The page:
WASHINGTON (AP) — Ashley Judd says education and prevention is the best way to combat AIDS and HIV, which disproportionately affect women and girls and prey upon the vulnerable and less fortunate.

Speaking about her new documentary film, "India's Hidden Plague," in an interview broadcast Sunday on ABC's "This Week," the actress said it costs just $10 to educate a person about the risks and protect them for an entire year.

The actress met with HIV/AIDS orphans in India while making the film, including two sisters, ages 9 and 12, whose parents died in quick succession after their father infected their mother with the disease.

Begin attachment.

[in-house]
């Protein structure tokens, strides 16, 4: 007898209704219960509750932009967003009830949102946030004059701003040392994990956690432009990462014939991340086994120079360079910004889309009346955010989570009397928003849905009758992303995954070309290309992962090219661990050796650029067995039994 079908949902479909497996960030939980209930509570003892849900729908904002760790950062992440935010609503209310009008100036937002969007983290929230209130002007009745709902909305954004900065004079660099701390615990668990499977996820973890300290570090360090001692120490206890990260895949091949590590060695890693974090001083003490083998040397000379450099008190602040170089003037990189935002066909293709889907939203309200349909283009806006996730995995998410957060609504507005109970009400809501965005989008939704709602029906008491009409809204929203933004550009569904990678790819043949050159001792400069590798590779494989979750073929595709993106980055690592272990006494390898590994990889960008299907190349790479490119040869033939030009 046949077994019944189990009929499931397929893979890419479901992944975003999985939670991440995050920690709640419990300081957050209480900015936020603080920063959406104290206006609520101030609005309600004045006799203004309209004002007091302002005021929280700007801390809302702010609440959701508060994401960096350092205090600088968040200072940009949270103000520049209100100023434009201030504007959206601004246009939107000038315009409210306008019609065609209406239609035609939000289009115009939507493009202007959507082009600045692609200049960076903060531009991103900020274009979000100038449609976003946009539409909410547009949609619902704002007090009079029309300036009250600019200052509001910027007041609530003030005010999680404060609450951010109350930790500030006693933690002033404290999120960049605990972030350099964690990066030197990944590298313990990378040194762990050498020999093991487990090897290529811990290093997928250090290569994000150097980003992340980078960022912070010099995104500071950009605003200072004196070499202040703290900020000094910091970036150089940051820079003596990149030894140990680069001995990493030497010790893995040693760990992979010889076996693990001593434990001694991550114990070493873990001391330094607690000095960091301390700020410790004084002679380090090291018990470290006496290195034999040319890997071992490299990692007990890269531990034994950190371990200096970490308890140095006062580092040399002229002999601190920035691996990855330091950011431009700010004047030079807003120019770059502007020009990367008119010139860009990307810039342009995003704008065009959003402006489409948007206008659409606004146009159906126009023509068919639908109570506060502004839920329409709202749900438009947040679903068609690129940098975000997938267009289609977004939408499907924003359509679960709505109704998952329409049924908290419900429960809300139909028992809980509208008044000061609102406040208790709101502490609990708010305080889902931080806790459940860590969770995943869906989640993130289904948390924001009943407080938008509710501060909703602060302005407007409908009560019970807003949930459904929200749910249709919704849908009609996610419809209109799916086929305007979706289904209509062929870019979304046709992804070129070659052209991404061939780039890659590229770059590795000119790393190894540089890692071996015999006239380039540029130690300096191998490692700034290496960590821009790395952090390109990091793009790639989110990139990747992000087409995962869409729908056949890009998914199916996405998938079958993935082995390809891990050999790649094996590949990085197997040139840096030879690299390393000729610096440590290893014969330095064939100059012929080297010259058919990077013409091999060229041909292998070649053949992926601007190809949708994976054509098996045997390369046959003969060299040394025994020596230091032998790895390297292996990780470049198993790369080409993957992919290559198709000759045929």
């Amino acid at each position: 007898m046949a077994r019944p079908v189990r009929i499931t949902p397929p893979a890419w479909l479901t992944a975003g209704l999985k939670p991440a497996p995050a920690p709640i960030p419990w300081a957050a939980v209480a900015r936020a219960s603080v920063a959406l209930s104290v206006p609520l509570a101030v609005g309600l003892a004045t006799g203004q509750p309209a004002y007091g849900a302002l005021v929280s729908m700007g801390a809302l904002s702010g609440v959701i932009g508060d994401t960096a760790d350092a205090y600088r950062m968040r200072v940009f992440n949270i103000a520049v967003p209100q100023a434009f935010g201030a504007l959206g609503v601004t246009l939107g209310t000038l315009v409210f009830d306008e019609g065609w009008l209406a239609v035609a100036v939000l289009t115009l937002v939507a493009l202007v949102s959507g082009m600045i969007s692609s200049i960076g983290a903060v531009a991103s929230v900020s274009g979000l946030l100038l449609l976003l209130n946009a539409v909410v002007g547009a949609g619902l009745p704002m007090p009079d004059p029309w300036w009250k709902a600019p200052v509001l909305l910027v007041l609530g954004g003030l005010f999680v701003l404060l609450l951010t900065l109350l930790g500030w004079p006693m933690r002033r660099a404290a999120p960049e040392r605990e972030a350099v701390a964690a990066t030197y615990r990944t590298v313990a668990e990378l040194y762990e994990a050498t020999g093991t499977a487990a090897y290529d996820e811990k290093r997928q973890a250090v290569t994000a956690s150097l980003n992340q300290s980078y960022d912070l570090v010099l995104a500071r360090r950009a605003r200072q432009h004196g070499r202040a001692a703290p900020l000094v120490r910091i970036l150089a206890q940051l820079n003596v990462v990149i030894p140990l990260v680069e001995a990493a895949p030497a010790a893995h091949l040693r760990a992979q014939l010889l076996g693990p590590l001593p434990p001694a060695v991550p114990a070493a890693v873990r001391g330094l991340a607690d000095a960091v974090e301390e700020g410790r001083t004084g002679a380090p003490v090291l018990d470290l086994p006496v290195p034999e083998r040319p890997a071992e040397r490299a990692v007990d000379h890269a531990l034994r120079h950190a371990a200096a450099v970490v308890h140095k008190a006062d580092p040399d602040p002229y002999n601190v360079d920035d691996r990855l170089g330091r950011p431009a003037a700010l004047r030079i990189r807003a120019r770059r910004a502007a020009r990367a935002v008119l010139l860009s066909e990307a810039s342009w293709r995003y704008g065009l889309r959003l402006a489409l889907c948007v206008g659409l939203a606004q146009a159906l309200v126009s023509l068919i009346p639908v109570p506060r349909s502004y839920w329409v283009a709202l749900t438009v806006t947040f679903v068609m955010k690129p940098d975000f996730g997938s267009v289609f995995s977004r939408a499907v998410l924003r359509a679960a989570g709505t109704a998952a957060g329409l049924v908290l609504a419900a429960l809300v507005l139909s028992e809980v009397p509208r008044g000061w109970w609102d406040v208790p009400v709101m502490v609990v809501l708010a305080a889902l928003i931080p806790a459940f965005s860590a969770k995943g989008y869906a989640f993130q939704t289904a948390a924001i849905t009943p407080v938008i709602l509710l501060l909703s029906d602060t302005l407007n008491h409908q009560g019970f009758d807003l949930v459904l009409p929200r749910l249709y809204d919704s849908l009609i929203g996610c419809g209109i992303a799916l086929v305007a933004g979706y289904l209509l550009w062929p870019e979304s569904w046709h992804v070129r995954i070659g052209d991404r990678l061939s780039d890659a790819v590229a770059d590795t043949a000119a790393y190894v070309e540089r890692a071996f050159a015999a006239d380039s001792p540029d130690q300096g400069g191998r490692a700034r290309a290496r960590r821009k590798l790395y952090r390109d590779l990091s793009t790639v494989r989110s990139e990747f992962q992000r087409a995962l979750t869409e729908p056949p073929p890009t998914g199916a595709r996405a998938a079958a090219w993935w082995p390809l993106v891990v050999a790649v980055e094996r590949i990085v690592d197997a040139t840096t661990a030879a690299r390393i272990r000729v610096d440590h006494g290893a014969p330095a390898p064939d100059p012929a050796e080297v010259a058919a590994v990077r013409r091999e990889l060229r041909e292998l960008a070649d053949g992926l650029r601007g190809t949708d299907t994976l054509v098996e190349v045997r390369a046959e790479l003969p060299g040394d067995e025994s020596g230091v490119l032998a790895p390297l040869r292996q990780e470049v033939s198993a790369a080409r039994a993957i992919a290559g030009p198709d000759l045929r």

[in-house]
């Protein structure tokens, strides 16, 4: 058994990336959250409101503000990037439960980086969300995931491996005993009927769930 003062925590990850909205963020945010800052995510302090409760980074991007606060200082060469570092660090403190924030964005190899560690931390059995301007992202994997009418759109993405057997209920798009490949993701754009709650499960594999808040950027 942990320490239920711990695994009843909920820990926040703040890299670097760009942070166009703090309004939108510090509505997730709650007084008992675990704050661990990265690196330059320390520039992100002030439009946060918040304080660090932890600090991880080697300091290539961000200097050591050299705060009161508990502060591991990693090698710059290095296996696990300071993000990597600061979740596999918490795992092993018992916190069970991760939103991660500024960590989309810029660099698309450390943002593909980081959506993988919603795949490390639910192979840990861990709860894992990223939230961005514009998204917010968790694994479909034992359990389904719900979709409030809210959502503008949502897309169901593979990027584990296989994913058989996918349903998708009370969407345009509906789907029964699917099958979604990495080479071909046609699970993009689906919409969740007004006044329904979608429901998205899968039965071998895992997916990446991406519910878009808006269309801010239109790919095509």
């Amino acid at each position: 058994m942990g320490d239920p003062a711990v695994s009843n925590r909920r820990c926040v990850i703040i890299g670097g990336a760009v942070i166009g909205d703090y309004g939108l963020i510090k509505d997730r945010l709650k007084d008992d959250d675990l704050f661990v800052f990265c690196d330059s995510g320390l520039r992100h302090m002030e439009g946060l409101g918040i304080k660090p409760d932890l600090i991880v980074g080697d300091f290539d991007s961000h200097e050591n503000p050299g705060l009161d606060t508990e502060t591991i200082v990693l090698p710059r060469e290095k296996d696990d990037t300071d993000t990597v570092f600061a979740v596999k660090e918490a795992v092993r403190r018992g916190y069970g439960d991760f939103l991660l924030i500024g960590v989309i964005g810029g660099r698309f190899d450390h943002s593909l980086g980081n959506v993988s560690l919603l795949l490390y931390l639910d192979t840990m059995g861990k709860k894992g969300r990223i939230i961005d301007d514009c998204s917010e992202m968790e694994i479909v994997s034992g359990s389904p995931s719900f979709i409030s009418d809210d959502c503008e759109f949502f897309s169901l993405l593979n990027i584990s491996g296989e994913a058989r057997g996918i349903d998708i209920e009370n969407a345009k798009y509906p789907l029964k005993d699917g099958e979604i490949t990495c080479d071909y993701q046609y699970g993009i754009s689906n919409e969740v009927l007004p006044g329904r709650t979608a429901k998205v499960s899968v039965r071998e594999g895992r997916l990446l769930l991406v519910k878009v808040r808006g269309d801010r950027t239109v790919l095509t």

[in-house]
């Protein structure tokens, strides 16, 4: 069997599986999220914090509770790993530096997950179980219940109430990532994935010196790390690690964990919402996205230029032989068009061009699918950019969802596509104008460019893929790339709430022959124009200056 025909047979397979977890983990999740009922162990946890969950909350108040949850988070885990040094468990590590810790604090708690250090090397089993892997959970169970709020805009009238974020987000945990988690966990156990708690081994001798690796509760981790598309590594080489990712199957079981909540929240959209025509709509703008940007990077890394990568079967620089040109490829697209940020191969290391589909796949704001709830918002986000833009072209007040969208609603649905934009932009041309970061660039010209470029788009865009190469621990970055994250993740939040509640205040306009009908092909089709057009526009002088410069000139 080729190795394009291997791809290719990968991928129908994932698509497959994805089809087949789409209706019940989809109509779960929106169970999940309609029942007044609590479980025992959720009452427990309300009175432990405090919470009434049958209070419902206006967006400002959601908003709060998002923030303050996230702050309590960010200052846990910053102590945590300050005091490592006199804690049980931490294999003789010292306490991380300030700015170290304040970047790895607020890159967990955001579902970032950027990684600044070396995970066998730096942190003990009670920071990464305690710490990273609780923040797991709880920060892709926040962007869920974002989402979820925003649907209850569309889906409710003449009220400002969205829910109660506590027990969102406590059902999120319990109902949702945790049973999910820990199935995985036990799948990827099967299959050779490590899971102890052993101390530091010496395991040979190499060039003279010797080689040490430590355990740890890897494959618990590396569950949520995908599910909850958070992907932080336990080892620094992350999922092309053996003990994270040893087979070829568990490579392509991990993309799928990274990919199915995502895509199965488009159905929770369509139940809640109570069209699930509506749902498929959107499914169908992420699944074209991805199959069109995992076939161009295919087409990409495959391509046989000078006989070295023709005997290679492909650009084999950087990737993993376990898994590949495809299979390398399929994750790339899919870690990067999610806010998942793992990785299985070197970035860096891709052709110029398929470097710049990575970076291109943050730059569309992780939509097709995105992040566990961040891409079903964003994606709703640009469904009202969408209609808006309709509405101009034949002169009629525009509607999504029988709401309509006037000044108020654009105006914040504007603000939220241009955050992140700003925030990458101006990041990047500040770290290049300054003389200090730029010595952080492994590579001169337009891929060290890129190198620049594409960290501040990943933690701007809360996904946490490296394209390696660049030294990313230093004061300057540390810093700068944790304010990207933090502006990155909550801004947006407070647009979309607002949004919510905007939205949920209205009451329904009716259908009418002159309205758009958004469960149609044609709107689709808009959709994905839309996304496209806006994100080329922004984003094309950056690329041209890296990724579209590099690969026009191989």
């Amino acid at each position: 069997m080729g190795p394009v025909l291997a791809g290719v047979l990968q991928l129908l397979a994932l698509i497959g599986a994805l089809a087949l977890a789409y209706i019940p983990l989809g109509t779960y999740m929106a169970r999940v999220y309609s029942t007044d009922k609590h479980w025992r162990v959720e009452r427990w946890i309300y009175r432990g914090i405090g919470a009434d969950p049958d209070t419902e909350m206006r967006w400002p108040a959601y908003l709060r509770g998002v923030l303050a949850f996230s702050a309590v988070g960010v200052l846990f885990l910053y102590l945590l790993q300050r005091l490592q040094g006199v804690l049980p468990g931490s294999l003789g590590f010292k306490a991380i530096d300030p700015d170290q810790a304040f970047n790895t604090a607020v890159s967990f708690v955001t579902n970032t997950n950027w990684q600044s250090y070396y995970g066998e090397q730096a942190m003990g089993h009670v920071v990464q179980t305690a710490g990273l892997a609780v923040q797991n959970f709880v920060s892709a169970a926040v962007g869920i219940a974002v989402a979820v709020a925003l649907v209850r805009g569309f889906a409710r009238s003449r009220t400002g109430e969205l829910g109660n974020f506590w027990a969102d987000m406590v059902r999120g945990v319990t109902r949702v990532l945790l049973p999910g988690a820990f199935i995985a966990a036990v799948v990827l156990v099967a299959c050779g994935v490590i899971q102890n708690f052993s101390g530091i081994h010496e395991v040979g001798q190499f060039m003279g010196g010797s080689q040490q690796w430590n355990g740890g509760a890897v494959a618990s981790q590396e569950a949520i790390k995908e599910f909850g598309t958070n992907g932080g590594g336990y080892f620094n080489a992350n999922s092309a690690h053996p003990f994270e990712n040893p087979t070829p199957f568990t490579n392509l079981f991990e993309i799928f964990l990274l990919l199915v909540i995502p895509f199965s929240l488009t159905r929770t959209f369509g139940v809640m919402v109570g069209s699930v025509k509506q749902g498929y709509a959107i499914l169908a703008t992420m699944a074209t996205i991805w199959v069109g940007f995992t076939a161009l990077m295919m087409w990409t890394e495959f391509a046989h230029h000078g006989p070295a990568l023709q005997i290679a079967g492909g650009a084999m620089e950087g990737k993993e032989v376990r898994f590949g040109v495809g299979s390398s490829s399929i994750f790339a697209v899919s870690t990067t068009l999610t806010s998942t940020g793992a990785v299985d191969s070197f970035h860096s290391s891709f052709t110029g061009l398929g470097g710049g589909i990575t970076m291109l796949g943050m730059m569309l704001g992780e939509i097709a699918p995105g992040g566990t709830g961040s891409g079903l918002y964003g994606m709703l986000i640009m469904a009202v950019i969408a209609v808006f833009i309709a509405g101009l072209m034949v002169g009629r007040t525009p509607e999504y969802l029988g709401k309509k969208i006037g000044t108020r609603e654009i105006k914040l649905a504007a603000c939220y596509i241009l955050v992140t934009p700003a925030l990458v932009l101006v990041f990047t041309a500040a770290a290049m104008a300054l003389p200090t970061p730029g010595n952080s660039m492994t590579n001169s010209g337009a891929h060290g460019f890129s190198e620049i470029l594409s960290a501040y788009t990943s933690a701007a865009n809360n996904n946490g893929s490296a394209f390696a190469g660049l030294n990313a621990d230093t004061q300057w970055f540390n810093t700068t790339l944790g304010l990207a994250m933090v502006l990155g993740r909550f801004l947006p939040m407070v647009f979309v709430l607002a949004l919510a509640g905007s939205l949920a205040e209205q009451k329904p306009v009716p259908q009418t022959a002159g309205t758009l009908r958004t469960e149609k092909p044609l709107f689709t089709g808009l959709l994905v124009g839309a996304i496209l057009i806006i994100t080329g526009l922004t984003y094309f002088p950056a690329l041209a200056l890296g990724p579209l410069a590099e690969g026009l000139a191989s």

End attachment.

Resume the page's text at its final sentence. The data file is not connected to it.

"It's very real and it's real stories and real heartache and also real opportunity to focus on a solution that is very cost effective and has an extraordinarily meaningful impact in the lives of young people," Judd said. In a previous documentary film, "Confronting the Pandemic," Judd and actress Salma Hayek traveled to Central America to look at AIDS prevention there.

"India's Hidden Plague" is set to premiere Nov. 30 on the National Geographic Channel.